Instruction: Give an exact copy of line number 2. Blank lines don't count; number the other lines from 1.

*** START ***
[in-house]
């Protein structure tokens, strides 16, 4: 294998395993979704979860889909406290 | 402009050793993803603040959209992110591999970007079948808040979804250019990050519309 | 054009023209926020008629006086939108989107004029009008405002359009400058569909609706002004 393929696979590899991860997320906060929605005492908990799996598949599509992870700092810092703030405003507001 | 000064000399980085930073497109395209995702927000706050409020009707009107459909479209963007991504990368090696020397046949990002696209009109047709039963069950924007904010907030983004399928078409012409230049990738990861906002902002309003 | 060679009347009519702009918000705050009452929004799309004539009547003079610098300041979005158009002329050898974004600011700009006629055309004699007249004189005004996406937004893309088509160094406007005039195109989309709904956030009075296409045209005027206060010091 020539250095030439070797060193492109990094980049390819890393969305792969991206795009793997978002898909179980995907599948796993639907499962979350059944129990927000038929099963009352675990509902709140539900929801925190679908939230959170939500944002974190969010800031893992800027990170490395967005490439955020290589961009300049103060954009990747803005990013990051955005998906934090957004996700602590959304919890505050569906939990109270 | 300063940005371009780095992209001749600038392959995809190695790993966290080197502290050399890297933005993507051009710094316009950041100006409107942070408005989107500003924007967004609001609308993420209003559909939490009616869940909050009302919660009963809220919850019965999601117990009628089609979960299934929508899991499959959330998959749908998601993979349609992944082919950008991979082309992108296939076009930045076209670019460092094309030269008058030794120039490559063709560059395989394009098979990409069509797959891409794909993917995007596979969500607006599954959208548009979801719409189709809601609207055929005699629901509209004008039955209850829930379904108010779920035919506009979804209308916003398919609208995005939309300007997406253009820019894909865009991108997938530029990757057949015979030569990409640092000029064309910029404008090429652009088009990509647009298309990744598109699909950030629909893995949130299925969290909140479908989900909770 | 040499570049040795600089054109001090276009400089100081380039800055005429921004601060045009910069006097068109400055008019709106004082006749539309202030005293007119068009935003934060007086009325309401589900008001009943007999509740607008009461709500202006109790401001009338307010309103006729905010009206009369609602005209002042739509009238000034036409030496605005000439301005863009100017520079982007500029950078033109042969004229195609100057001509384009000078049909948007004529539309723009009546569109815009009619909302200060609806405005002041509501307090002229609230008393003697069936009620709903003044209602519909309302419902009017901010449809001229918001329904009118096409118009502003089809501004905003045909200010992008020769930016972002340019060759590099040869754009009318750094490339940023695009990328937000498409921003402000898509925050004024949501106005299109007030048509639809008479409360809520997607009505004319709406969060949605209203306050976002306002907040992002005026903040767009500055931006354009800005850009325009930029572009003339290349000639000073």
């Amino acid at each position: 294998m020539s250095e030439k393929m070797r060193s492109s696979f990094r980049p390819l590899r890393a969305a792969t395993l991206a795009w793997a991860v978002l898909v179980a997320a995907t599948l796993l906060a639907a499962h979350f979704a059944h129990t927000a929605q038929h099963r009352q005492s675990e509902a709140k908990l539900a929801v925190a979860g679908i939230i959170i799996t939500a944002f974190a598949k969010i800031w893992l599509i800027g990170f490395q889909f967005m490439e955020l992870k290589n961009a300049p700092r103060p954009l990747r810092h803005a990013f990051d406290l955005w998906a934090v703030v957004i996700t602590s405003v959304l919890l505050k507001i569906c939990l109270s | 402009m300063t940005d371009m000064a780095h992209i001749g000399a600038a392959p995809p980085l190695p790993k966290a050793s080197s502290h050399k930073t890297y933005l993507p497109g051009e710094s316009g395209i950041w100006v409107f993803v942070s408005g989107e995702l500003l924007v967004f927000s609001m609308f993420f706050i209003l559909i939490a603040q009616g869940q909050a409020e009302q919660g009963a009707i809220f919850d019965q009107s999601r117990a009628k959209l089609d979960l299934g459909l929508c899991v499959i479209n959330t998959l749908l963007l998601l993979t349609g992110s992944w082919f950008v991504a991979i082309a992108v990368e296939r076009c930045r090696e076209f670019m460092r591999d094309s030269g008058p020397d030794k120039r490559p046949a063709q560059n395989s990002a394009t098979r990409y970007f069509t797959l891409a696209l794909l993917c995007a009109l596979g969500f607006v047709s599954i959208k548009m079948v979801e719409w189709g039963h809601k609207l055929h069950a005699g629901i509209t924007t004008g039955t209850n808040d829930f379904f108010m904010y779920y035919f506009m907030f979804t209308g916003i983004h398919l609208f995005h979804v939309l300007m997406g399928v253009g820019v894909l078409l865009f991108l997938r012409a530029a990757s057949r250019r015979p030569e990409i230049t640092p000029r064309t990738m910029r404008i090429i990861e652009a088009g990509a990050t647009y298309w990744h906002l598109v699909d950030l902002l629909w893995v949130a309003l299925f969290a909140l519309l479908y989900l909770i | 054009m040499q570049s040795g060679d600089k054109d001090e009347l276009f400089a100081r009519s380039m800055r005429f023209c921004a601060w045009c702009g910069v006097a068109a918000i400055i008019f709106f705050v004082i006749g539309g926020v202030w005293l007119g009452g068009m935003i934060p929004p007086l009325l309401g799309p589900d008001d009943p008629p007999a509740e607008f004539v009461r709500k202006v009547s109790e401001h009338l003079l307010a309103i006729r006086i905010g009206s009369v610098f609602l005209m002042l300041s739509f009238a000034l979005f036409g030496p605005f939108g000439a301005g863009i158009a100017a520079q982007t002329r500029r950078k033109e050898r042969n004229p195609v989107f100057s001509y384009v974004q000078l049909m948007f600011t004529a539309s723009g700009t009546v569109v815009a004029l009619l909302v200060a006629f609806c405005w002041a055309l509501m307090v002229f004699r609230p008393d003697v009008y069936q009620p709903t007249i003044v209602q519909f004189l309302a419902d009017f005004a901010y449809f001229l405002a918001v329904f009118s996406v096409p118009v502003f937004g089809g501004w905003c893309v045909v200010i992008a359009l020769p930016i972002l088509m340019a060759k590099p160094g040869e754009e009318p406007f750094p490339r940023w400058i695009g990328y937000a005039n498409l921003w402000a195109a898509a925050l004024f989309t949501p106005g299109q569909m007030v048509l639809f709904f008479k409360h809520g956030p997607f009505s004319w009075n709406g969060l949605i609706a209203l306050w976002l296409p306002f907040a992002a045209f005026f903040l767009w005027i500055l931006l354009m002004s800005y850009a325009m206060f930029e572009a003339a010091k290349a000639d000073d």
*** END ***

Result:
């Protein structure tokens, strides 16, 4: 294998395993979704979860889909406290 | 402009050793993803603040959209992110591999970007079948808040979804250019990050519309 | 054009023209926020008629006086939108989107004029009008405002359009400058569909609706002004 393929696979590899991860997320906060929605005492908990799996598949599509992870700092810092703030405003507001 | 000064000399980085930073497109395209995702927000706050409020009707009107459909479209963007991504990368090696020397046949990002696209009109047709039963069950924007904010907030983004399928078409012409230049990738990861906002902002309003 | 060679009347009519702009918000705050009452929004799309004539009547003079610098300041979005158009002329050898974004600011700009006629055309004699007249004189005004996406937004893309088509160094406007005039195109989309709904956030009075296409045209005027206060010091 020539250095030439070797060193492109990094980049390819890393969305792969991206795009793997978002898909179980995907599948796993639907499962979350059944129990927000038929099963009352675990509902709140539900929801925190679908939230959170939500944002974190969010800031893992800027990170490395967005490439955020290589961009300049103060954009990747803005990013990051955005998906934090957004996700602590959304919890505050569906939990109270 | 300063940005371009780095992209001749600038392959995809190695790993966290080197502290050399890297933005993507051009710094316009950041100006409107942070408005989107500003924007967004609001609308993420209003559909939490009616869940909050009302919660009963809220919850019965999601117990009628089609979960299934929508899991499959959330998959749908998601993979349609992944082919950008991979082309992108296939076009930045076209670019460092094309030269008058030794120039490559063709560059395989394009098979990409069509797959891409794909993917995007596979969500607006599954959208548009979801719409189709809601609207055929005699629901509209004008039955209850829930379904108010779920035919506009979804209308916003398919609208995005939309300007997406253009820019894909865009991108997938530029990757057949015979030569990409640092000029064309910029404008090429652009088009990509647009298309990744598109699909950030629909893995949130299925969290909140479908989900909770 | 040499570049040795600089054109001090276009400089100081380039800055005429921004601060045009910069006097068109400055008019709106004082006749539309202030005293007119068009935003934060007086009325309401589900008001009943007999509740607008009461709500202006109790401001009338307010309103006729905010009206009369609602005209002042739509009238000034036409030496605005000439301005863009100017520079982007500029950078033109042969004229195609100057001509384009000078049909948007004529539309723009009546569109815009009619909302200060609806405005002041509501307090002229609230008393003697069936009620709903003044209602519909309302419902009017901010449809001229918001329904009118096409118009502003089809501004905003045909200010992008020769930016972002340019060759590099040869754009009318750094490339940023695009990328937000498409921003402000898509925050004024949501106005299109007030048509639809008479409360809520997607009505004319709406969060949605209203306050976002306002907040992002005026903040767009500055931006354009800005850009325009930029572009003339290349000639000073």